Introduction: Disturbances of balance control are common after stroke, affecting the quality of gait and increasing the risk of falls. Because balance and gait disorders may persist also in the chronic stage, reducing individual independence and participation, they represent primary goals of neurorehabilitation programs. For this purpose, in recent years, numerous technological devices have been developed, among which one of the most widespread is the Lokomat®, an actuated exoskeleton that guide the patient's limbs, simulating a symmetrical bilateral gait. Preliminary evidence suggests that beyond gait parameters, robotic assisted gait training may also improve balance. Therefore, the aim of this systematic review was to summarize evidence about the effectiveness of Lokomat® in improving balance in stroke patients. Methods: Randomized controlled trials published between January 1989 and August 2020, comparing Lokomat® training to conventional therapy for stroke patients, were retrieved from seven electronic databases. Balance, assessed by means of validated clinical scales, was considered as outcome measure. The Physiotherapy Evidence Database (PEDro) scale was used to evaluate the methodological quality of the studies. The study protocol was registered on PROSPERO (no. CRD42020197531). Results: After the removal of the duplicates, according to the inclusion criteria, 13 studies were selected, involving 445 subacute or chronic stroke patients. Eleven papers contributed to three meta-analyses. Favorable results for recovery of balance in stroke survivors treated with Lokomat® were shown using Timed Up and Go (pooled mean difference = −3.40, 95% CI −4.35 to −2.44; p < 0.00001) and Rivermead Mobility Index as outcome measures (pooled mean difference = 0.40, 95% CI 0.26–0.55; p < 0.00001). Inconclusive results were found when balance was measured by means of the Berg Balance Scale (pooled mean difference = 0.17, 95% CI −0.26 to 0.60; p = 0.44). Conclusions: Overall, most studies have shown beneficial effects of Lokomat® on balance recovery for stroke survivors, at least comparable to conventional physical therapy. However, due to the limited number of studies and their high heterogeneity, further research is needed to draw more solid and definitive conclusions.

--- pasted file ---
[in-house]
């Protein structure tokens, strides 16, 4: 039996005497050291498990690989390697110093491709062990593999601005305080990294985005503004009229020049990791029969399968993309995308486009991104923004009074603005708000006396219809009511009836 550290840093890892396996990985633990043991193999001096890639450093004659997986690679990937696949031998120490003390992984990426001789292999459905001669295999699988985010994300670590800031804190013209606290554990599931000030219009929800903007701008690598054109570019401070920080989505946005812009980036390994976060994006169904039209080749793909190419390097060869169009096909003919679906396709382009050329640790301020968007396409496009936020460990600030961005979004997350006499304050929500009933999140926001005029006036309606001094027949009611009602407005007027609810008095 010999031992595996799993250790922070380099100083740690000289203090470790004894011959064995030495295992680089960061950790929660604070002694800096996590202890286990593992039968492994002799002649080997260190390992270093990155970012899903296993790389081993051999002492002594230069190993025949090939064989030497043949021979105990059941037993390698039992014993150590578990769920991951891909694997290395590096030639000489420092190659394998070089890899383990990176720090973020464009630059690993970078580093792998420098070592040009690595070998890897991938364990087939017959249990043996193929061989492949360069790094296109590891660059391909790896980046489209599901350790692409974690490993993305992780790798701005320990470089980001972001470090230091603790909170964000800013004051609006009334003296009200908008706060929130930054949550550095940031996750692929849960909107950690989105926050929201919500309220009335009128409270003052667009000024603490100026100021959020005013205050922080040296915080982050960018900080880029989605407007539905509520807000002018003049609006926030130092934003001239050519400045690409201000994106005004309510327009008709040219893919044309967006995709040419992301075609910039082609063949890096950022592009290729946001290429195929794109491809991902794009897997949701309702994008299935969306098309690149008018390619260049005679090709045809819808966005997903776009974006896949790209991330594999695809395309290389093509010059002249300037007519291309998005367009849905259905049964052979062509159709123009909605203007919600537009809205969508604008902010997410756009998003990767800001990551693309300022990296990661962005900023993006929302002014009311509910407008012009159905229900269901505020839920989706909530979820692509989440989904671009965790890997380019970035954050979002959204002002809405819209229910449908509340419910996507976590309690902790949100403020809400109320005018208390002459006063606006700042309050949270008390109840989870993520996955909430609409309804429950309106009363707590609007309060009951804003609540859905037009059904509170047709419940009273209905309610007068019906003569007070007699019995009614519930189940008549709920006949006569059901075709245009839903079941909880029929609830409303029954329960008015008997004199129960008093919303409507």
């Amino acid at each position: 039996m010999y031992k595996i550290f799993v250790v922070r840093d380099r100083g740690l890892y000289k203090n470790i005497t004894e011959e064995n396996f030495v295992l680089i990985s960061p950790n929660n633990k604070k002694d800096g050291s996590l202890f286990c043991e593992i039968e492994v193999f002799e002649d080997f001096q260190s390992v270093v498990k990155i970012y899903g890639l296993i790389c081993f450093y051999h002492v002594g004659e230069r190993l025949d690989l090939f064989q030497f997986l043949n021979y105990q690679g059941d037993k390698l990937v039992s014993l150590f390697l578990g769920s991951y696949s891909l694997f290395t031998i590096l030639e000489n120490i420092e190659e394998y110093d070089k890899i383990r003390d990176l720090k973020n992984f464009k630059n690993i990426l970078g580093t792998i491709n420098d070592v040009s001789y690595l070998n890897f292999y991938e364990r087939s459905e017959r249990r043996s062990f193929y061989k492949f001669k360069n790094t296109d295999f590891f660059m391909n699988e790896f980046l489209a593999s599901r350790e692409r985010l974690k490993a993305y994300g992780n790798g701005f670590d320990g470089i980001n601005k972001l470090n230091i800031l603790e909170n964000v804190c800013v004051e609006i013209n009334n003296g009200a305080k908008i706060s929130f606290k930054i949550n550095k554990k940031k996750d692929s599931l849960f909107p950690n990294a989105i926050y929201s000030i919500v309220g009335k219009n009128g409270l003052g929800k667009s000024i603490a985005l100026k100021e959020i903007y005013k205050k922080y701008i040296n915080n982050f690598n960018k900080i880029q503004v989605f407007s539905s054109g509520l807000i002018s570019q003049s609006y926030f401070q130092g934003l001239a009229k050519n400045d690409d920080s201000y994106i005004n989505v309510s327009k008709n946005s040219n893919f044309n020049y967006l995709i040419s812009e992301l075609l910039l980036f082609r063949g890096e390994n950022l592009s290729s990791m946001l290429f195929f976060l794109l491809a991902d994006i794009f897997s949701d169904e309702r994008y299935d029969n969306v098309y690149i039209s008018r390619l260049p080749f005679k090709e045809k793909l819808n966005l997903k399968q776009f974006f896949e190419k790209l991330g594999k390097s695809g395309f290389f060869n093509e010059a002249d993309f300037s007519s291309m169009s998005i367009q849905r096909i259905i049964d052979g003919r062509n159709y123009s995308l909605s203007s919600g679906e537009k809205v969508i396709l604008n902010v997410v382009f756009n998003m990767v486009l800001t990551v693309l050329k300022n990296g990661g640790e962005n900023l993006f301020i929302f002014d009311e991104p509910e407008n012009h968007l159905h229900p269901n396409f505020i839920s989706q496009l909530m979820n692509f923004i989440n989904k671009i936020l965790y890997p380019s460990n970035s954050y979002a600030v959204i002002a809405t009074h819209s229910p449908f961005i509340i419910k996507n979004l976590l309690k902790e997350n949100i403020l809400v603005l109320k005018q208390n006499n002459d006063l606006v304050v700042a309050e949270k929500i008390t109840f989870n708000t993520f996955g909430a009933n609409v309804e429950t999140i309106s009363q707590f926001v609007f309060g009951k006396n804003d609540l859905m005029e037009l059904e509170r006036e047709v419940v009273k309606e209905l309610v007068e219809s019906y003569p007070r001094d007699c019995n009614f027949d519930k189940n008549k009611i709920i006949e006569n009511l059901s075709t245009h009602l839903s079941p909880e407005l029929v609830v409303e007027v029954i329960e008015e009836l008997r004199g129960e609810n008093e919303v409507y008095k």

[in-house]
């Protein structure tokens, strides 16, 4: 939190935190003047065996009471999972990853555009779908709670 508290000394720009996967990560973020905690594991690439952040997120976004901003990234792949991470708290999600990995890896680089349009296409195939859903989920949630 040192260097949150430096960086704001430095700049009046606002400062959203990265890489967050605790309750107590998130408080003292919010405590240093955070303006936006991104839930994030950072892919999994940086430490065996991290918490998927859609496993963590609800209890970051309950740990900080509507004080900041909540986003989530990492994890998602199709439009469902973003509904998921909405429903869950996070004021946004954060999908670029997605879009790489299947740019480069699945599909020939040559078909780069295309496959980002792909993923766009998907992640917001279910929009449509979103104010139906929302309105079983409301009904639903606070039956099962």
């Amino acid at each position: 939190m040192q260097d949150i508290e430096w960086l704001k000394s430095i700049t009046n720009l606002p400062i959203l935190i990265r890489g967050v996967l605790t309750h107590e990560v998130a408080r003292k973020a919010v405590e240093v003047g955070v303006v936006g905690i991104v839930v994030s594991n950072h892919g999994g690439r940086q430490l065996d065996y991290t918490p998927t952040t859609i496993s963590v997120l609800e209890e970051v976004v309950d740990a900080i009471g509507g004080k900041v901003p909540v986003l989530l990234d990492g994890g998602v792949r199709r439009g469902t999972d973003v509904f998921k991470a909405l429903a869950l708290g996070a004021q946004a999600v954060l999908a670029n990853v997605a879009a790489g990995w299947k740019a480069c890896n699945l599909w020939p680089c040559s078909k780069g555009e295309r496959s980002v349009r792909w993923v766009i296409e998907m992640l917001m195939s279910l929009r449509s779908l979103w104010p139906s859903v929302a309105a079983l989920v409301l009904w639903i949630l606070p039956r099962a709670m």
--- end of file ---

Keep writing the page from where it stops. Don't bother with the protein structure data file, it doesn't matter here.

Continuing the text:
ASJC Scopus subject areas
- Clinical Neurology